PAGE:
URBANA – After more than seven years of wavering, University of Illinois officials have decided to kill a proposal to build a 400-foot wind turbine just south of the city limits.
The project seemed full speed ahead just months ago, before it was met with intense scrutiny from nearby residents and some city officials. Now, the UI has dropped the plan, and the move has sparked different reactions from both sides.
A nearby resident on Wednesday was “elated” that the UI has dumped the proposal, while a student environmentalist said she was “very disappointed that the university decided not to uphold its commitment.”
It is not the first time UI officials have killed the wind turbine project. Conceived in 2003 by students, the plan gained some momentum with administrators before stagnating and eventually dying at the hands of a tight university budget in 2008.
When a new chancellor took over in 2009, the wind turbine project gained new life. Earlier this year, UI President Michael Hogan reaffirmed the school’s commitment to the project after the proposal suddenly became $700,000 more expensive than original estimates and opposition from residents grew.
UI spokesman Tom Hardy said officials decided to kill the project because of its growing costs and strong opposition to the turbine’s proposed location.
“I think there was a feeling that, given those two factors, there would be ways for the university and the students to work together on alternative kinds of projects,” Hardy said.
Hogan earlier this year assured the student environmental group that the school was committed to the project, but after hearing “additional input from various places,” Hardy said, he reversed his position. “Not the least of them being the Urbana residents” and the inability to cover the project costs, Hardy added.
The price tag grew by $700,000 earlier this year, and the clock on a $2 million state grant to help fund the turbine runs out this month.
It seems the university’s decision is final, said Amy Allen, a member of Students for Environmental Concerns. Based on conversations the group had with UI administrators, she said, it does not appear the project will be revived as it has been in the past.
Hardy said “you can never rule something out altogether,” but the future of the project if there is one depends heavily on the university’s financial situation and the tenor of nearby residents.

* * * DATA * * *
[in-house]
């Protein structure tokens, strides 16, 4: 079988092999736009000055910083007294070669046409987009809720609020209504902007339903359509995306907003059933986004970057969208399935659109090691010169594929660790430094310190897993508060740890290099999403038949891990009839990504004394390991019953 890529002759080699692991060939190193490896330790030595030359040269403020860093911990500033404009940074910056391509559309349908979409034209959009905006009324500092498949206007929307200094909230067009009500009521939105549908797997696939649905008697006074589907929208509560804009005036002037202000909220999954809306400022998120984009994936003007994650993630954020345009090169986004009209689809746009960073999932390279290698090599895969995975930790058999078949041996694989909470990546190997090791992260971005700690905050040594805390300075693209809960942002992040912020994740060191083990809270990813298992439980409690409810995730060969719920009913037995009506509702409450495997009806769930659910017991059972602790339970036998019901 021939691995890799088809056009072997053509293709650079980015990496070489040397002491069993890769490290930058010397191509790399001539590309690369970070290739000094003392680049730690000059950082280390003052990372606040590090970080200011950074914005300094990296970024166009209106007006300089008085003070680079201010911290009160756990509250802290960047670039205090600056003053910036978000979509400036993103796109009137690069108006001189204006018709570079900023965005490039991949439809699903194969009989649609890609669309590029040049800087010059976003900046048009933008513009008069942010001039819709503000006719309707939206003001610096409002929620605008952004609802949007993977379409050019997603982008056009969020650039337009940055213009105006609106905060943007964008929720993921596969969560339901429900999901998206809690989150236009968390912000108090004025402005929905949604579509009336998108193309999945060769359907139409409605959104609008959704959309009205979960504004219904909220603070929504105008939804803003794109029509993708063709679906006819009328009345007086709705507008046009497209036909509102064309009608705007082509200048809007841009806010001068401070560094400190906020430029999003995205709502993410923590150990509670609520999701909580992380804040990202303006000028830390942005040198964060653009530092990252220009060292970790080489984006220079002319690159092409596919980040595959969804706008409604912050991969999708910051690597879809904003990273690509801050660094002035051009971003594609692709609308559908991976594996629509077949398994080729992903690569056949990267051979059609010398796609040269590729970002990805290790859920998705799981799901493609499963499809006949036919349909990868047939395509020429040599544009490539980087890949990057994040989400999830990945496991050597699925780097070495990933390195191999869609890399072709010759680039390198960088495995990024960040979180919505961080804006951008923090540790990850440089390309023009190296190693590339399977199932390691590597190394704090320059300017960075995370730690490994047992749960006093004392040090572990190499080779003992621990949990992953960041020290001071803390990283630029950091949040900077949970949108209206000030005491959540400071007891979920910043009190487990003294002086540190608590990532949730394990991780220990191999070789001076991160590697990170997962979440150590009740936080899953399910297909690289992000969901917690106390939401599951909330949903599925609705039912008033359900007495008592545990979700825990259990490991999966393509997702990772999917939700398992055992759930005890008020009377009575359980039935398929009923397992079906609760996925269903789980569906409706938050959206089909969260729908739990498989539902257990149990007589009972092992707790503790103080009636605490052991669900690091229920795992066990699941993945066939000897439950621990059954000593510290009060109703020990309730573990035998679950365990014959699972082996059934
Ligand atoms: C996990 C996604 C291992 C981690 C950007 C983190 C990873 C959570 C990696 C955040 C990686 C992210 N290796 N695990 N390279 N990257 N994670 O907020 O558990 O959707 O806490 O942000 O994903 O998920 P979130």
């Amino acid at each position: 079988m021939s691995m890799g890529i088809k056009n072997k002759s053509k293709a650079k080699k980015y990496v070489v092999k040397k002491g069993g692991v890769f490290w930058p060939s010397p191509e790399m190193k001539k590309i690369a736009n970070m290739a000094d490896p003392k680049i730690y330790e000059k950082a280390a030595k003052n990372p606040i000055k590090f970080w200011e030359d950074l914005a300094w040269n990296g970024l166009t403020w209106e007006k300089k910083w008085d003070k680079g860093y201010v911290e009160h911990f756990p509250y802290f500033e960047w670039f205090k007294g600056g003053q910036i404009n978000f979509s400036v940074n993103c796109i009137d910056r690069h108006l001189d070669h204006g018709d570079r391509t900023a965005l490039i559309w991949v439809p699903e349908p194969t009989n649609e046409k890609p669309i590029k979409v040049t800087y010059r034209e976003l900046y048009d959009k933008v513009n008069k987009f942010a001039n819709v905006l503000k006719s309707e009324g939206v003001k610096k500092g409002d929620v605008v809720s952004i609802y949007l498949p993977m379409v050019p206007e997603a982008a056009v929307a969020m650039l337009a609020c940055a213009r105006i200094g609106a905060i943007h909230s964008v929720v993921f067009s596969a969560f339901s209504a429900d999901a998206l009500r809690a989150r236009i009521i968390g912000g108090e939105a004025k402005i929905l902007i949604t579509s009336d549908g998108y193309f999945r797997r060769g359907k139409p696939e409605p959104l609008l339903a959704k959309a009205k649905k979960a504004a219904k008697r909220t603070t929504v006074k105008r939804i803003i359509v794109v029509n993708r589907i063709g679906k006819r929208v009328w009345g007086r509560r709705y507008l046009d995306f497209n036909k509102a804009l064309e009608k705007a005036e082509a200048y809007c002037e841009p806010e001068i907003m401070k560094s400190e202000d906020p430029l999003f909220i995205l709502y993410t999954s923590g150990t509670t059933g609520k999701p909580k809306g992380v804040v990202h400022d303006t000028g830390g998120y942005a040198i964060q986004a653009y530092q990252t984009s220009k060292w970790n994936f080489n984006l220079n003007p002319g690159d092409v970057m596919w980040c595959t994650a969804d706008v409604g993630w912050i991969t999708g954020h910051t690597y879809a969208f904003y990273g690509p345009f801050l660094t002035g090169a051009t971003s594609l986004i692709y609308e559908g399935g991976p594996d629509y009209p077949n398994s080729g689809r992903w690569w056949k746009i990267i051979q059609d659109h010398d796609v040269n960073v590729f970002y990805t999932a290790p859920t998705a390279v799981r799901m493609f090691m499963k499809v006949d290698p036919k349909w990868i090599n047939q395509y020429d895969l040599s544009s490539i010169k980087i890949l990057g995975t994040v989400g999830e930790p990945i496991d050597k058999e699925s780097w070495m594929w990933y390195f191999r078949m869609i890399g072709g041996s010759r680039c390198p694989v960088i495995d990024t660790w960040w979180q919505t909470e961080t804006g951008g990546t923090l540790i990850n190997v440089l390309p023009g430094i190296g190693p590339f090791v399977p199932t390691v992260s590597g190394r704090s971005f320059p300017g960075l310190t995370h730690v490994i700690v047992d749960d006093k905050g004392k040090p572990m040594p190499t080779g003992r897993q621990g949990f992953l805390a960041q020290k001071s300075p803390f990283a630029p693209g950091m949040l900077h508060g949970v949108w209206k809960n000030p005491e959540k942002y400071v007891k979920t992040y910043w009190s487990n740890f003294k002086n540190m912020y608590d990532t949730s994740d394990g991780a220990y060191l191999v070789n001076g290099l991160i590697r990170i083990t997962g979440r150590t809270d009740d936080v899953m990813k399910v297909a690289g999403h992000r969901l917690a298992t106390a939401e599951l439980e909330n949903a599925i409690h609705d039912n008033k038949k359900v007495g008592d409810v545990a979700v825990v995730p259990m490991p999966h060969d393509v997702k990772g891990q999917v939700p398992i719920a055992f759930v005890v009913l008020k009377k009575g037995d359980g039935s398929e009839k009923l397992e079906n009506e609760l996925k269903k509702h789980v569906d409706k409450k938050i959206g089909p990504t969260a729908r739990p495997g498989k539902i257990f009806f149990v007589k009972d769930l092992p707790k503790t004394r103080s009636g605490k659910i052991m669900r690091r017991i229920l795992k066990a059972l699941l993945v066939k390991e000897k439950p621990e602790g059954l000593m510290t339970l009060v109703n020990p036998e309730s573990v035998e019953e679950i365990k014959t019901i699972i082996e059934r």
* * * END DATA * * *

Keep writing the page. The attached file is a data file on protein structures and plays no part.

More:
Roy Douglas operates a farm near what had been the proposed location of the turbine, and he said the announcement alleviates his concerns about what effects the turbine may have had on his land. He has said crop dusters would not fly within a certain distance of the turbine, and a portion of his farmland would have been affected.
“It’s going to allow me to conduct business as I have been in my farming operation,” Douglas said.
His son lives next door, and Douglas hopes his grandchildren will be raised on the family farm without any disruption.
Residents from the Deerfield Trails and Yankee Ridge subdivisions were frequent participants in meetings with UI officials on the topic. Had a turbine been built, they worried flickering shadows from the spinning blades and a low buzz from its mechanics would have disrupted their peace and diminished their property values.
Douglas said residents spent a lot of time coordinating with city and university officials and organizing themselves to try and convince the UI off the proposal.
“More time than anybody will ever want to admit, I would imagine,” Douglas said.
In the end, he said, it was worth it.
“I was glad to be a part of it, what little I did, to make my feelings known,” Douglas said.
But the university still has promises to maintain, Allen said. A “climate action plan” aims to generate 5 percent of the campus’ electricity from renewable sources by 2015, and UI officials expected the turbine to take care of 1 percent of that.
“We’re very disappointed that this project can’t move forward, but we want to see the campus uphold its other commitments in the climate action plan,” Allen said.
A student committee charged with managing a $14 per semester “student sustainability fee” had committed $500,000 to the project.
“Students have invested in this for a long time,” Allen said. “Students voluntarily decided to increase their sustainability fees for projects like this.”
That committee has looked at other projects to help UI administrators reach the goals in the climate action plan, she said.
“We’re very disappointed about the wind turbine,” Allen said. “Pursuing other things is worthwhile, but it doesn’t make up for the wind turbine.”
It is too early to determine what the UI might initiate to cover the goals in the climate action plan, but Hardy said he expects the next step is for officials to discuss what projects are viable with the funding that has been made available.
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